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Regulate unfair unpaid internships

Publication Date : 29-06-2012

 

Some 1.78 million students in the United States will graduate from colleges this summer and try to squeeze into the weak labour market. Meanwhile, millions of graduates to-be hope to gain some real-work experience to add to their resumes.

Jia Fei, a Chinese international student in the US, is one of this year's summer interns. He recorded his road trip on his micro blog. After driving for four days, the communications major at Washington State University arrived in Los Angeles, where he rented a room for his two-month internship at a local music studio. His duties are mainly administrative and public relations work. It is unpaid.

Unpaid internships concern many people. The National Association of Colleges and Employers in the US issued a statement last summer, calling for a review of the six criteria that are used to determine whether internships can be unpaid. And Ross Eisenbrey, vice-president of the Economic Policy Institute in the US, is one of those who argue that illegal unpaid internships are the scourge of the job market. He also said that unpaid internships exclude students from less privileged families, especially those who will graduate in debt.

The United Kingdom, too, is facing a growing problem with unpaid internships, especially in the fashion and media industries, despite the fact they are in breach of the country's minimum wage legislation. The good news is, according to a report by The (London) Guardian, some former interns are finally getting paid, although a year after their internships ended, thanks to the efforts of Her Majesty's Revenue and Customs, which has been cracking down on unpaid labour.

While the UK is now fighting hard against unpaid internships and institutions such as the Economic Policy Institute are arguing that the currently outdated and un-enforced employment law governing internships should be reformed, China still lacks national internship-related regulations, and unpaid internships have exploded with few dissenting voices.

In China, the annual number of college graduates has exceeded 6 million in recent years, and these students, new to the workforce, are keen to gain off-campus work experiences before graduation. Internships have become so popular that even menial tasks are perceived as indispensable and a credit-worthy part of college life.

But Huang Guitian, assistant to the president of Peking University, said recently that college students should be banned from taking internships, most of which involve menial tasks and divert students from their studies. Huang's comments have triggered an argument of the pros and cons about internships. It is the unfair unpaid internships where the students learn little that is the main cause of concern about China's emerging internship industry.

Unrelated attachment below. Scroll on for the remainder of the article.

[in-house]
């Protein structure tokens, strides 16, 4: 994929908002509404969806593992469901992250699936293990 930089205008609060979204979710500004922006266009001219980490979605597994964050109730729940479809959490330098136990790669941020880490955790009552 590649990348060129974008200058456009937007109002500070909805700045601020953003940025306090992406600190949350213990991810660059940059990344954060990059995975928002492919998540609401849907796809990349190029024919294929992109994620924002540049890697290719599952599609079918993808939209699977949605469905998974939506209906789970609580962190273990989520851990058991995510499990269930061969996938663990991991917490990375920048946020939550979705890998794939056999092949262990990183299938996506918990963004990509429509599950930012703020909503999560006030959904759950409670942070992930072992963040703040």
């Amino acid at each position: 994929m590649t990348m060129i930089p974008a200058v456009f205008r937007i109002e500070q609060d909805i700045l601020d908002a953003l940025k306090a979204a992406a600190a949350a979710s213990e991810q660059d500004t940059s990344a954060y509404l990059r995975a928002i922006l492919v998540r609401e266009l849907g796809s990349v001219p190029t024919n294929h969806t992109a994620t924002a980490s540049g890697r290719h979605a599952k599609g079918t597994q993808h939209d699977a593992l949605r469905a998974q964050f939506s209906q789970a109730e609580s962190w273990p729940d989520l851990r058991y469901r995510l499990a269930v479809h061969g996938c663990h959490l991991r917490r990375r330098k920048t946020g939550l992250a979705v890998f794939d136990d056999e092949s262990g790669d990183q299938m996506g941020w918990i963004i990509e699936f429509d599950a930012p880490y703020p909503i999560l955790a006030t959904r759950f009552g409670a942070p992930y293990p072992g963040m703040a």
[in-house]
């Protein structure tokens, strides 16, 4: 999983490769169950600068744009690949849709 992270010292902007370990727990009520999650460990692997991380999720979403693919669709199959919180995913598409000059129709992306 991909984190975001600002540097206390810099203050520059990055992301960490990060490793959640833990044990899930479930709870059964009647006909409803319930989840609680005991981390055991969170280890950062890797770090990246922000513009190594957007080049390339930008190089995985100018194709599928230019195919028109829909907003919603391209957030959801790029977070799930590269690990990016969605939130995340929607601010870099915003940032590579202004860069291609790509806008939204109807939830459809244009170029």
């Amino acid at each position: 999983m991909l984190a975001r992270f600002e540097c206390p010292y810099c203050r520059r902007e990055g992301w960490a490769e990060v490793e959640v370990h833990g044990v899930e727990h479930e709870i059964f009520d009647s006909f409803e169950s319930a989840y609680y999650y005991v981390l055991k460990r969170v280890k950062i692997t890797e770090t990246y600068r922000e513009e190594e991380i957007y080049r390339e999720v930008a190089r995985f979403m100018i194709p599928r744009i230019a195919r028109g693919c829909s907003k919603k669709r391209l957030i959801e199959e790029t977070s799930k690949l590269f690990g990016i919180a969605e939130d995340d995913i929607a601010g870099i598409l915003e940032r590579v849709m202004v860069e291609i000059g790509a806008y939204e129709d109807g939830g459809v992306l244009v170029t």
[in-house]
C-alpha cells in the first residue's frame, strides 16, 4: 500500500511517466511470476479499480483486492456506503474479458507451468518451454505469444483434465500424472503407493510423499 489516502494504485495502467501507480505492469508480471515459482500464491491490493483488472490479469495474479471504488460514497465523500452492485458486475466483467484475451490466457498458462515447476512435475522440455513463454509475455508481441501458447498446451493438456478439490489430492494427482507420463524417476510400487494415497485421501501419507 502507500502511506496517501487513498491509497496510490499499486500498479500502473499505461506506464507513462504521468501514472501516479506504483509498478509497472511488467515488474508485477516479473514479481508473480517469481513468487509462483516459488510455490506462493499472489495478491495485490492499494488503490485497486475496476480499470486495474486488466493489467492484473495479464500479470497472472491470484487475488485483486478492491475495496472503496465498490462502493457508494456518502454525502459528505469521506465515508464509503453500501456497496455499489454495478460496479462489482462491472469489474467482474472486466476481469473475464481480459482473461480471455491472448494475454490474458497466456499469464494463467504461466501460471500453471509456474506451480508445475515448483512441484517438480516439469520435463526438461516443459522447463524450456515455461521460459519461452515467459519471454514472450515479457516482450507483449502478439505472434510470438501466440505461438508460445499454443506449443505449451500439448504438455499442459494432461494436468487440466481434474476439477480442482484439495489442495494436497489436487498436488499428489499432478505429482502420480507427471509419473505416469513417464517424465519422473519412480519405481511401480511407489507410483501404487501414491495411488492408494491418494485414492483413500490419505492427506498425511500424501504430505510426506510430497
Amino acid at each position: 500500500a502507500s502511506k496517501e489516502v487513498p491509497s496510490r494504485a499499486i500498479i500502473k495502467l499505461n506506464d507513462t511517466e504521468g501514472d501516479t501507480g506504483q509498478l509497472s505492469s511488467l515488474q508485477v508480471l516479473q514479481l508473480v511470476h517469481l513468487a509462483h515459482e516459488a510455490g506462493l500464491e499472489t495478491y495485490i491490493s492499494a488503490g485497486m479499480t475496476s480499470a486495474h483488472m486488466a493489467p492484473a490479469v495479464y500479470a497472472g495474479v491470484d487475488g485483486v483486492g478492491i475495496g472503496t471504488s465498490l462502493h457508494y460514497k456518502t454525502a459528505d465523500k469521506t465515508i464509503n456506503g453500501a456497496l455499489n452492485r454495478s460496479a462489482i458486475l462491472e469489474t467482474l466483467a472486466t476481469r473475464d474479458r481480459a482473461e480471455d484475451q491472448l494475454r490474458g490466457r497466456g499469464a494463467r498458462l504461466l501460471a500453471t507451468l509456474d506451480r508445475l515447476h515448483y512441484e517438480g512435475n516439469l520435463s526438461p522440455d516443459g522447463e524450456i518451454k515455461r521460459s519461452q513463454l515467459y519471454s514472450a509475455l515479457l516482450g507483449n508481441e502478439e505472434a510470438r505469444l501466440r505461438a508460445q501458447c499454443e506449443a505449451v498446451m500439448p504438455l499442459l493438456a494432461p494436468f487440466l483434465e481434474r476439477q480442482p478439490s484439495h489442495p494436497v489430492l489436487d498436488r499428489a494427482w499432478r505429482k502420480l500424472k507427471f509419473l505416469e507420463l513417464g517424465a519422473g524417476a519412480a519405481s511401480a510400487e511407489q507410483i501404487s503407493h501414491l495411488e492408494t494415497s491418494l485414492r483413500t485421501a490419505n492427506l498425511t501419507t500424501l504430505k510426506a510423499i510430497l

Students from economically challenged families, who graduate with large student loans to pay back, cannot afford the luxury of living in first-tier cities like Beijing and Shanghai and working for nothing over a summer or winter vacation. However, their privileged peers can do internships without pay, as their families will pay for all the expenses incurred, from room and board to after-work and weekend entertainment.

I worked as an unpaid media intern during my senior year. I shared one room with five others in a "jobtel", which are common in China nowadays. They are cheap and available for short-term stays, especially for students doing internships or seeking jobs in first-tier cities. I paid with the help of my family. I was not paid for my work, and neither was I provided with the computer I needed to do the job. I had no supervision and learned little, which was also true of most of my classmates who did an internship.

Even more frustrating are those, medical students for instance, who have to pay a training fee to do an internship. A branch of Standard Chartered in Guangzhou was reported to even give priority to children of VIP customers when selecting students for its intern programme. The requirement for becoming a VIP customer was depositing 500,000 yuan (US$78,600) with the bank.

The lack of regulations covering internships has fostered the growth of unpaid work in China, exposing college students to exploitation when employers fail to offer the expected experiential learning and instead assign their interns with tasks that should have been done by paid workers. Regulations are needed to clarify and supervise internships, and stipulate under what circumstances internships can be unpaid. These regulations should then be aggressively enforced.

The author is a writer with China Daily.

 

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